15 Things Conservatives Say Democrats’ Election Bill Would Do

“It is full of bad and unwise provisions that will restrict free speech and grassroots political activity,” a Heritage Foundation legal fellow says of the bill championed by House Speaker Nancy Pelosi.

By Rachel del Guidice Published on March 4, 2019

House Democrats tentatively have set a vote this week on election legislation that conservatives say would inhibit states’ powers to set qualifications for voters, remove safeguards on voter registration rolls, and undermine the integrity of elections.

“HR 1 is one of the worst bills introduced in Congress in recent memory,” Hans von Spakovsky, a senior legal fellow in The Heritage Foundation’s Edwin Meese III Center for Legal and Judicial Studies said, referring to the number of the House’s first bill of the new session.

“Many parts of it are unconstitutional and it is full of bad and unwise provisions that will restrict free speech and grassroots political activity, as well as hamper the ability of state government to ensure the security and integrity of the election process,” von Spakovsky told The Daily Signal in an email.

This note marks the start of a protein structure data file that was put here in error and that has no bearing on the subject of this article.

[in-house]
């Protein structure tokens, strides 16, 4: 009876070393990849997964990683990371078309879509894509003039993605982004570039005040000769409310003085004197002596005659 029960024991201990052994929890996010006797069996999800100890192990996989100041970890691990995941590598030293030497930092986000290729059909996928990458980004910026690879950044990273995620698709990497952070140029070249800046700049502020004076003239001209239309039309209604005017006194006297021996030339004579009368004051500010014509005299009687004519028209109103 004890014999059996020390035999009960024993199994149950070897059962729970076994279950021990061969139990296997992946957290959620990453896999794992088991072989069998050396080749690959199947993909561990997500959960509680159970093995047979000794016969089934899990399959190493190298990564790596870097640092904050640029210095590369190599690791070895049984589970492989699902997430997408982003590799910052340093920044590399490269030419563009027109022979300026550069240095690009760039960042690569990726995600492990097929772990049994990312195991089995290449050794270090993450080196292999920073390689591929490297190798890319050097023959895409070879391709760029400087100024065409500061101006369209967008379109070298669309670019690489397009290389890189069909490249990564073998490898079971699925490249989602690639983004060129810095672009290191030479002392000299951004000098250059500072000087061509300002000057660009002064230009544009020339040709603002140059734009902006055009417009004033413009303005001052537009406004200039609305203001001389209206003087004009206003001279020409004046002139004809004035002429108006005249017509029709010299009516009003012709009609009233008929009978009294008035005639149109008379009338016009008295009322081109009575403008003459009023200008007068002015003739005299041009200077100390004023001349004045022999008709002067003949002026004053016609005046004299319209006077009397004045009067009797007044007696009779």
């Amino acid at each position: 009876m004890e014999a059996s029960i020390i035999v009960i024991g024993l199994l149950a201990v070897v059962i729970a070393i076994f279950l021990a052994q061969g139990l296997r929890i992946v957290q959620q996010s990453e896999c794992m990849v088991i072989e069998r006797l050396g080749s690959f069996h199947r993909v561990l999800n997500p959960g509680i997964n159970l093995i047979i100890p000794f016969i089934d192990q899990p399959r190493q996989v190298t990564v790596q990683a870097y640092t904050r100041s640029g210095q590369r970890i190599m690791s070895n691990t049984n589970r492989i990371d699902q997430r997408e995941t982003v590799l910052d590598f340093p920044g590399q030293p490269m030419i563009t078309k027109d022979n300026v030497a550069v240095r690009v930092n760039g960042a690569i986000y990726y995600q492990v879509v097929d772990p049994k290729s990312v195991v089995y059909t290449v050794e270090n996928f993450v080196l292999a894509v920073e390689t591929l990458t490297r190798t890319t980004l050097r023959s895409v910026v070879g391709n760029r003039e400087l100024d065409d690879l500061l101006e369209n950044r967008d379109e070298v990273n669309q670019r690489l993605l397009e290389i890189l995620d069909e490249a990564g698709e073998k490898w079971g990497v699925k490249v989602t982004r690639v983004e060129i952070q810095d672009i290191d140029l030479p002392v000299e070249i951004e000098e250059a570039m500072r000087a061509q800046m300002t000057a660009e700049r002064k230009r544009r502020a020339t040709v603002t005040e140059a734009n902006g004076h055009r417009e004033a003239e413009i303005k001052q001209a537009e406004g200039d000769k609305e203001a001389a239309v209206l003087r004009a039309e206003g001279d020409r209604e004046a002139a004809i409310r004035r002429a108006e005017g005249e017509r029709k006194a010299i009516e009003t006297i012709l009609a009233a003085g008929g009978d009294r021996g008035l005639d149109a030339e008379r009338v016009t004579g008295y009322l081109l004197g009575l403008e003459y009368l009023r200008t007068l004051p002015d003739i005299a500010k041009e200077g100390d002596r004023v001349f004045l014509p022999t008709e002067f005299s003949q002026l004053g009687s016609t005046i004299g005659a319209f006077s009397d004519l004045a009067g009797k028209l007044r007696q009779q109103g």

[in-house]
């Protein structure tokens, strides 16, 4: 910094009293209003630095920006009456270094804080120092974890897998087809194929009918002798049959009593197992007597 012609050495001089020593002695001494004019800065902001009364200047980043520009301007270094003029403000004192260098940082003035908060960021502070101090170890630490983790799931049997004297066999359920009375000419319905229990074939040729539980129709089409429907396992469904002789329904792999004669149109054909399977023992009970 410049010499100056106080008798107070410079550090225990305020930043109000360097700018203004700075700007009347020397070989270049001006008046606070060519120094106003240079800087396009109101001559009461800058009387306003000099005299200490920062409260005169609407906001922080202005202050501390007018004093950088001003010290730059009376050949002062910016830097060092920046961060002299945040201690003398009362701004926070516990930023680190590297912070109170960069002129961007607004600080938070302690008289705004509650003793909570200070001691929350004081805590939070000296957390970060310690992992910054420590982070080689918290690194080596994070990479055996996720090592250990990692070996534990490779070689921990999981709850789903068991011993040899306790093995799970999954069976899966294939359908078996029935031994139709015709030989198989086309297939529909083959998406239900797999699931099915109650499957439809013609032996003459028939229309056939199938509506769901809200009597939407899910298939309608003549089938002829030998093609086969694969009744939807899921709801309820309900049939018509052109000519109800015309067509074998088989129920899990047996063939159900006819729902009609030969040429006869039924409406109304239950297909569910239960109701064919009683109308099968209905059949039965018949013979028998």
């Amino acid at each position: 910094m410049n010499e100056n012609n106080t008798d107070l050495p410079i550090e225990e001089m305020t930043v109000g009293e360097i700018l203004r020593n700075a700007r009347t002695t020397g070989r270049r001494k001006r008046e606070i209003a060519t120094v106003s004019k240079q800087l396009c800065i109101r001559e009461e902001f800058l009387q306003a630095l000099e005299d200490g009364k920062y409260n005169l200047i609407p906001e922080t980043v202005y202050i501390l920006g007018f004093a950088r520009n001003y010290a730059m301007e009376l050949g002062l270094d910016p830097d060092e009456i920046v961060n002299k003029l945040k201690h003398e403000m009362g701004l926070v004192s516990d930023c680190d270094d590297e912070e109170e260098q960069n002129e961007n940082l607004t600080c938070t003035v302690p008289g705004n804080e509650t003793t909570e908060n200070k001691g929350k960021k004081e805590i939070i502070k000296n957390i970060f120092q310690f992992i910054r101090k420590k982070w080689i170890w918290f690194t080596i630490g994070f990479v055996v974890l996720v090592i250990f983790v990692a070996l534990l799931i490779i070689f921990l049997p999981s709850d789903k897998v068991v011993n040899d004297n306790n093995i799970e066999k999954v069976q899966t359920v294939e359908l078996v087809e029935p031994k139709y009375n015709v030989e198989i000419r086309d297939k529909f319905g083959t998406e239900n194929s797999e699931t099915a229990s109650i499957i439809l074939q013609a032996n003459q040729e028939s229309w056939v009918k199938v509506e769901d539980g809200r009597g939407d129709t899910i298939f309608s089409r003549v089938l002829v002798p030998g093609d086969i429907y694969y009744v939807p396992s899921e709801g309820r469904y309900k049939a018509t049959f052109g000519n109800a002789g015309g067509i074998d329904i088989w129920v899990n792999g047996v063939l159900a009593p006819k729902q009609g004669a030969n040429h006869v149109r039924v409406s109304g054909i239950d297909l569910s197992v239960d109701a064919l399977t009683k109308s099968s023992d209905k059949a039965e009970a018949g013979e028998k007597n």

In Jan. 29 testimony before the House Judiciary Committee, von Spakovsky called  House Speaker Nancy Pelosi’s priority legislation, dubbed the “For the People Act,” an “attempt to federalize and micromanage the election process and impose unnecessary, unwise, and in some cases unconstitutional mandates on the states.”

In a Facebook Live interview with the conservative advocacy group FreedomWorks, Rep. Andy Biggs, R-Ariz., said the Democrats’ bill is an attack on Americans’ freedoms.

“There’s a reason why there’s a lot of people in one party who are voting for this, and I don’t know whether they believe in the Constitution or not. But what it means is they know what this is going to help them irrigate more power to them and continue to try to stomp down on the power of the people,” Biggs said of the legislation.

Rep. Denver Riggleman, R-Va., who joined Biggs in the Facebook Live video, said the Democrats’ bill would harm states’ rights as well as voting rights.